RENO, NV - The Truckee River is a popular place to cool off during these hot summer months but cold water and fast currents make it potentially dangerous as well. For the last seven years the Truckee River Foundation has hosted the Stay Afloat Safety Fair to teach area youth about water safety. Hundreds of kids and parents gathered at Reno’s Truckee River Whitewater Park on Saturday to learn some tips from the pros.
“Obviously the river is a very dynamic environment,” TRF liaison Toby Ebens said. “It’s also a very dangerous environment and you need to use life jackets and helmets to be safe. Not everybody realizes that down here at the Whitewater Park we see a lot of things that aren’t so safe so hopefully we’re having an impact on some people and training them on what they need to be safe.”
About 200 kids were fitted with life vests, helmets and footwear. It’s theirs to keep, thanks to local sponsors and donations.
“Oh, it’s great,” 7-year-old Anthony Marines said of his new gear. “I’ve learned not to be afraid in the water, to keep going and I got to go down the whitewater and the waves.”
9-year-old Brandon Williams and 7-year-old Tyler Harris were trying out their new gear after a lesson.
“We’re learning about how to stay safe in the river, like always laying on your back you’re going down currents,” Williams said.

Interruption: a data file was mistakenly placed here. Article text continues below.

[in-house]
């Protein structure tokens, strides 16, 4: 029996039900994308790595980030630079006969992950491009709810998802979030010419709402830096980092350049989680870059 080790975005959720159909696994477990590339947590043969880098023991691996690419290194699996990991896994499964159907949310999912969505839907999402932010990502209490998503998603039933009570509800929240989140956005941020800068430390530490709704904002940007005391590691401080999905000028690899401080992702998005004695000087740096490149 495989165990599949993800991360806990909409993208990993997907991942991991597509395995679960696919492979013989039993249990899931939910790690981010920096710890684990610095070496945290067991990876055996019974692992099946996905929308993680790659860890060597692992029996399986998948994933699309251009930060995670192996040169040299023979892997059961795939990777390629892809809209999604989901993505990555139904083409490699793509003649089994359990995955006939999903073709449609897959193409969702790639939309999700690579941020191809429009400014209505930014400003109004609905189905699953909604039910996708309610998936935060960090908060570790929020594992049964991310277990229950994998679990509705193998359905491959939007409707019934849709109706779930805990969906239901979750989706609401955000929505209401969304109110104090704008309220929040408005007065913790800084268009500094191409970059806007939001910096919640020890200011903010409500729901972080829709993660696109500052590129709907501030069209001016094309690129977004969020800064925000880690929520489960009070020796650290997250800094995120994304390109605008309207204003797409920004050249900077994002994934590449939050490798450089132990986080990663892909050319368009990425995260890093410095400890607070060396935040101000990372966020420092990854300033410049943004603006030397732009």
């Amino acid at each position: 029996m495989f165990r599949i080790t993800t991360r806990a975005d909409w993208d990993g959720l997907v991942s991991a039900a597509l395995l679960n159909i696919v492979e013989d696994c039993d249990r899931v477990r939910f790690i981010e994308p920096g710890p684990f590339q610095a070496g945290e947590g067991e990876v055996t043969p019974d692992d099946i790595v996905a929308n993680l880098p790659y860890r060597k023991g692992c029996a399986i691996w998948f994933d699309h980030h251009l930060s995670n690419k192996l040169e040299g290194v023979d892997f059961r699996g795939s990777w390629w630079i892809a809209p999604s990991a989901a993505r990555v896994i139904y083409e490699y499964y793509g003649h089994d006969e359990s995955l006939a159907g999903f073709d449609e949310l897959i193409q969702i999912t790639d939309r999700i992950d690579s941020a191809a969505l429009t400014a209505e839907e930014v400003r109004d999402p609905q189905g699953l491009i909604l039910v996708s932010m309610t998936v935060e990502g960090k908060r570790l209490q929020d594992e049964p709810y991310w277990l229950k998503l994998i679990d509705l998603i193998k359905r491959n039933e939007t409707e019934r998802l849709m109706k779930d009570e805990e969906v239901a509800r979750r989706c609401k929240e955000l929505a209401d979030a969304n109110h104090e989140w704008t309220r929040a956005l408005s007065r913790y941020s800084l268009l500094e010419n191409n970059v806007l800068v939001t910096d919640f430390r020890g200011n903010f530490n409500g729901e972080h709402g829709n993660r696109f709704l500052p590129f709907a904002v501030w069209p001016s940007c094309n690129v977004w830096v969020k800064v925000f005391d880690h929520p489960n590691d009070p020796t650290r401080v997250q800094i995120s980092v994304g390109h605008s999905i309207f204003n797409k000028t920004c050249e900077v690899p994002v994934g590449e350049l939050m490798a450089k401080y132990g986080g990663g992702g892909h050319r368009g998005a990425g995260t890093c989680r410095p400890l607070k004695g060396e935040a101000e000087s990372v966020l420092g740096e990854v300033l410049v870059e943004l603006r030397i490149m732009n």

“I’ve learned to stay away from rocks and to go down on your back if you’re going down currents,” Harris said.
Boogie boarder Harland Dubois, 8, says he felt safe in the rapids.
“That’s because I’m wearing a life vest and helmet and I can see above the waves a little bit,” Dubois said. “Yesterday when I was at Rock Park lots of people were coming down but I got out of the way. I’ve learned to be safe and share the river with others.”
Local whitewater enthusiasts volunteer their time to teach the classes.
“We’ve got a lot of great volunteers, in fact every person here at this event is a volunteer, nobody is paid,” Ebens said. “We’re all out here because of we love the river, we love to give back to our community and these people are all out on the river on a regular basis and they want everyone else to be safe and have the same experience that we do.”
That means wearing the proper gear and keeping an eye out for others in the water.
“If you have kids, bring them down to the river but stay down at the river with them and keep your eye on them,” Ebens said. “We don’t want any more river rescues. Being safe on the river starts before you even get in the water; it starts by being smart about what you’re doing.